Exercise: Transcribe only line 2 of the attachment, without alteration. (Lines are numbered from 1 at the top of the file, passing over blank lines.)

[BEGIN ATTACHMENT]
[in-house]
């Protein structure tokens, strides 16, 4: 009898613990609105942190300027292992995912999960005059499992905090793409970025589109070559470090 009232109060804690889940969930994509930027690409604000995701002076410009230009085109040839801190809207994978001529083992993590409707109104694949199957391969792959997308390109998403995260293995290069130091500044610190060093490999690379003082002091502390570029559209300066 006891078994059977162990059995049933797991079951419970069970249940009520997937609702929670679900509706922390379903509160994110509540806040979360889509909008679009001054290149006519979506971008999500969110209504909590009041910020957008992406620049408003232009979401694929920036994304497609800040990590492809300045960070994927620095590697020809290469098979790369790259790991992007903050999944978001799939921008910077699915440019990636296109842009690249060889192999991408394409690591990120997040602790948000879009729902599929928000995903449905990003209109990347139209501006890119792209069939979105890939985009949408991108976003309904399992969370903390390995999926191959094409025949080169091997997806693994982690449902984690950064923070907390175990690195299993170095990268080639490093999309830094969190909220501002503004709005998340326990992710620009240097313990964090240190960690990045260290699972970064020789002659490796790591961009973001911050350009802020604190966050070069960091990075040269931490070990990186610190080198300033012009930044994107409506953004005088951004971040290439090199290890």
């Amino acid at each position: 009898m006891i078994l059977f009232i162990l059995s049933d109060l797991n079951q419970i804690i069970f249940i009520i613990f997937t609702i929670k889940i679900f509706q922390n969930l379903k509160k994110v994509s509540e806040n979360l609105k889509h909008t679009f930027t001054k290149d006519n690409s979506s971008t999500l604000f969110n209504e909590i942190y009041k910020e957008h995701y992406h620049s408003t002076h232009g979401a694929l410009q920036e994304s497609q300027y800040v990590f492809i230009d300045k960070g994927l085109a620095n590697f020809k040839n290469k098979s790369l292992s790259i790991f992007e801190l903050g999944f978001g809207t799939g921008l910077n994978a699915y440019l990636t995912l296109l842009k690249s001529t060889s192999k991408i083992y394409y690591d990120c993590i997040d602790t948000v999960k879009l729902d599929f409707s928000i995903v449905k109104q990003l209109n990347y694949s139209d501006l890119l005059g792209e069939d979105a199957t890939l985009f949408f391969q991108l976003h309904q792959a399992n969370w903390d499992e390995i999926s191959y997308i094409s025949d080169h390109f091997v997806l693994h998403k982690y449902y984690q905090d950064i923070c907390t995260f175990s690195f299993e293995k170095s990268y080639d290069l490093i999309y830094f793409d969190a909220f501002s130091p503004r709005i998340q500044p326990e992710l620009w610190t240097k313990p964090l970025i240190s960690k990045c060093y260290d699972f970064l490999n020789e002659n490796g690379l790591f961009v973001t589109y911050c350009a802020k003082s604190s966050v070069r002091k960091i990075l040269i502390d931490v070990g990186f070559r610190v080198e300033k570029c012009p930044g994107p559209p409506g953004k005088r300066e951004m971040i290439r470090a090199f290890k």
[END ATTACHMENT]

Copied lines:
């Protein structure tokens, strides 16, 4: 009898613990609105942190300027292992995912999960005059499992905090793409970025589109070559470090 009232109060804690889940969930994509930027690409604000995701002076410009230009085109040839801190809207994978001529083992993590409707109104694949199957391969792959997308390109998403995260293995290069130091500044610190060093490999690379003082002091502390570029559209300066 006891078994059977162990059995049933797991079951419970069970249940009520997937609702929670679900509706922390379903509160994110509540806040979360889509909008679009001054290149006519979506971008999500969110209504909590009041910020957008992406620049408003232009979401694929920036994304497609800040990590492809300045960070994927620095590697020809290469098979790369790259790991992007903050999944978001799939921008910077699915440019990636296109842009690249060889192999991408394409690591990120997040602790948000879009729902599929928000995903449905990003209109990347139209501006890119792209069939979105890939985009949408991108976003309904399992969370903390390995999926191959094409025949080169091997997806693994982690449902984690950064923070907390175990690195299993170095990268080639490093999309830094969190909220501002503004709005998340326990992710620009240097313990964090240190960690990045260290699972970064020789002659490796790591961009973001911050350009802020604190966050070069960091990075040269931490070990990186610190080198300033012009930044994107409506953004005088951004971040290439090199290890």